Cyber Chasse- Zero Day Vulnerability

Zero Day Vulnerability- What is it and how can you secure yourself?


What is a Zero-day vulnerability?

A zero-day vulnerability is essentially a defect in the digital security infrastructure which can be exploited by cyber-criminals, governments and nefarious third parties. This defect has not been patched by the security vendor and can be caused by improper computer or security programming and configuration. When a zero-day vulnerability is made public information, it is called an n-day or one-day vulnerability.


Threat of vulnerabilities

Cybercriminals use code to target security vulnerabilities; they bundle this code into malware termed a zero-day exploit. This ominous software uses the weakness to compromise a computer systems, hardware and network. A patch from the software developer can usually fix this. The concern then is, ‘What if the software developer never notices the security vulnerability?’.

This harmful malware compromises your data, give hackers access to your computer, allow the installation of other malware, corrupt files and steal confidential information. These vulnerabilities can come through a variety of mediums such as web browsing, email attachments and infected media.


Vulnerability timeline

A zero-day attack is considered to have occurred when a security vulnerability is exploited before software developers have the chance to secure it with a patch. These vulnerabilities are often discovered months or years after their exposure.


Impact of Dark Web

The dark web is a market for all cyber crime tools, including zero-day vulnerabilities. This market does not discriminate in its sales; it sells to approved governments but also to organized crime units, cyber criminals, third party hackers and nefarious countries such as North Korea and Iran. The dark market is void of restrictions, unlike the grey market which restricts sales to countries such as North Korea.


Delayed patching may be worse than zero-days

Zero days can be damaging for companies but can easily be prevented as well. Often, security patches are released by a software vendor but the affected devices, especially IoT devices never are never patched up. As a result, exposed security vulnerabilities are more valuable to attackers than actual zero day attacks; the reason being that an overt zero day attack brings vulnerabilities to the light forcing the victim organization to respond.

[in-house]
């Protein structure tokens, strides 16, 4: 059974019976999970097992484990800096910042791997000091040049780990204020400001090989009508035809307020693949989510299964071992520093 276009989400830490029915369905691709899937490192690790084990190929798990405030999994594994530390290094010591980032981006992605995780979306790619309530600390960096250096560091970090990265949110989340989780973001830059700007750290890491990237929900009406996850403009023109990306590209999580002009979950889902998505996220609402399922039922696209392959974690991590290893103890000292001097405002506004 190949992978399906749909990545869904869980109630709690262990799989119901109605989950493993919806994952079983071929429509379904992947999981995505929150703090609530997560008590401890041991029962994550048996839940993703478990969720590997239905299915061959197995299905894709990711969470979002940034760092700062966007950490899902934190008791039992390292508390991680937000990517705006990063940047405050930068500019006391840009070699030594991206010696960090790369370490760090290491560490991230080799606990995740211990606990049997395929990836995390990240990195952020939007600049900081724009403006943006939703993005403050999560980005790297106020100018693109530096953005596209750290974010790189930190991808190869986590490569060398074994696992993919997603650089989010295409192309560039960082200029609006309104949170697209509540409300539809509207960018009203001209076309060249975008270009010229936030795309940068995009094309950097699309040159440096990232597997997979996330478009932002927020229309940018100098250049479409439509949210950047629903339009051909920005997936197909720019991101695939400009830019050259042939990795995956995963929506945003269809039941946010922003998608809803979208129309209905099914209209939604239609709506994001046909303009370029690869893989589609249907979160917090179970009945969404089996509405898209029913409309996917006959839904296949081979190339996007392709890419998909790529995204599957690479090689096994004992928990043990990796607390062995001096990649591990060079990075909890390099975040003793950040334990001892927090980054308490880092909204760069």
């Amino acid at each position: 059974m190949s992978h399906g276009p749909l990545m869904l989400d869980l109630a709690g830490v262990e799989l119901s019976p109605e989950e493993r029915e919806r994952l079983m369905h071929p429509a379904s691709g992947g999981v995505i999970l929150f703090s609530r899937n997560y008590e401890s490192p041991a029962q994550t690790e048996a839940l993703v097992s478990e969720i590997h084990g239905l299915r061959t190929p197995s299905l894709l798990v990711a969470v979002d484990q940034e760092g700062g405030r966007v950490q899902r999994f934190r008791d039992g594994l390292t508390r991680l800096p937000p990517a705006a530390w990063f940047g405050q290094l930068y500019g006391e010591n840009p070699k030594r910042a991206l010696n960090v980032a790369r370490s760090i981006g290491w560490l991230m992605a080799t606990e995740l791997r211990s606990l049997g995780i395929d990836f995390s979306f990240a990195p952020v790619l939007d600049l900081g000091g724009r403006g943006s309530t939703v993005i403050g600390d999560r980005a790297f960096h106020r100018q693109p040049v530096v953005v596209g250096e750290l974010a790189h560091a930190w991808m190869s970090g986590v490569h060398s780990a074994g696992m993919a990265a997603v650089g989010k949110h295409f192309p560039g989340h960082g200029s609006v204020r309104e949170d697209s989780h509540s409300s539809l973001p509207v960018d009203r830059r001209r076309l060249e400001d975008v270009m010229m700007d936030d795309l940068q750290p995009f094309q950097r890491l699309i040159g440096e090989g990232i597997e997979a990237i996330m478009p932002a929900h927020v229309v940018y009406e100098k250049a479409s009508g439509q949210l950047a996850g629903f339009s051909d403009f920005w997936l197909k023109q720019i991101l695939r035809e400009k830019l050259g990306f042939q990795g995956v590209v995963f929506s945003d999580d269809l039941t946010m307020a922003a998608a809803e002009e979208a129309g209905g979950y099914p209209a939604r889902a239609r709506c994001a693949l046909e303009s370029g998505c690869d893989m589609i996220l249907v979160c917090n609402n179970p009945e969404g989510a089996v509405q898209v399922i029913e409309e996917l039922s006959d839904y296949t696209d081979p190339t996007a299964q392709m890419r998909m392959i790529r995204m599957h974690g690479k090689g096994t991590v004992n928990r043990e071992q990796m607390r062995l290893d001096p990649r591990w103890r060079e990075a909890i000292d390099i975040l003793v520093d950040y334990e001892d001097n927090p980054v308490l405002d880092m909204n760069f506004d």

A covert attack instead, is malicious because of its anonymity and ability to stay undetected. Governments agencies such as NSA, CIA and FBI often use zero day attacks as opportunities to catch cyber criminals red handed instead of reporting the security vulnerabilities to the target vendors. Enemy states often use these tools carefully to conduct covert cyber warfare attacks.


Detection of zero-day vulnerabilities

Zero-day vulnerabilities are challenging to identify. Since no attack signature is present, the use of anti malware software, intrusion detection and intrusion prevention systems are futile. The only way to detect zero-day vulnerabilities is by using behavior analytics to identify abnormal patterns of usage across networks.


How can you protect yourself?

Zero-day vulnerabilities may be difficult to detect but they’re not impossible to protect against. There are several ways of defending yourself:

1.      Employ the use of local area networks (LAN) to insulate sensitive traffic moving between servers.

2.      Use IPsec, the IP security protocol which encrypts and authenticates packets of data sent over a network.

3.      Use intrusion detection systems and intrusion prevention systems which may warn firms target firms of suspicious user activity which could be the sign of an incoming zero-day attack.

4.      Update all systems and devices with the latest software patches and security updates, use firewalls and follow security policies designated by the company.

5.      Use public vulnerability disclosures which essentially report security issues to the public.

6.      Encourage bug bounties which provide financial incentives to ethical security hackers or them to provide insights on security vulnerabilities of an organization. These financial incentives are a much lower cost to firms than a zero-day attack.

7.      Utilize vulnerability scanning services from providers such as Cyber Chasse to identify any security vulnerabilities in the firm’s network or systems.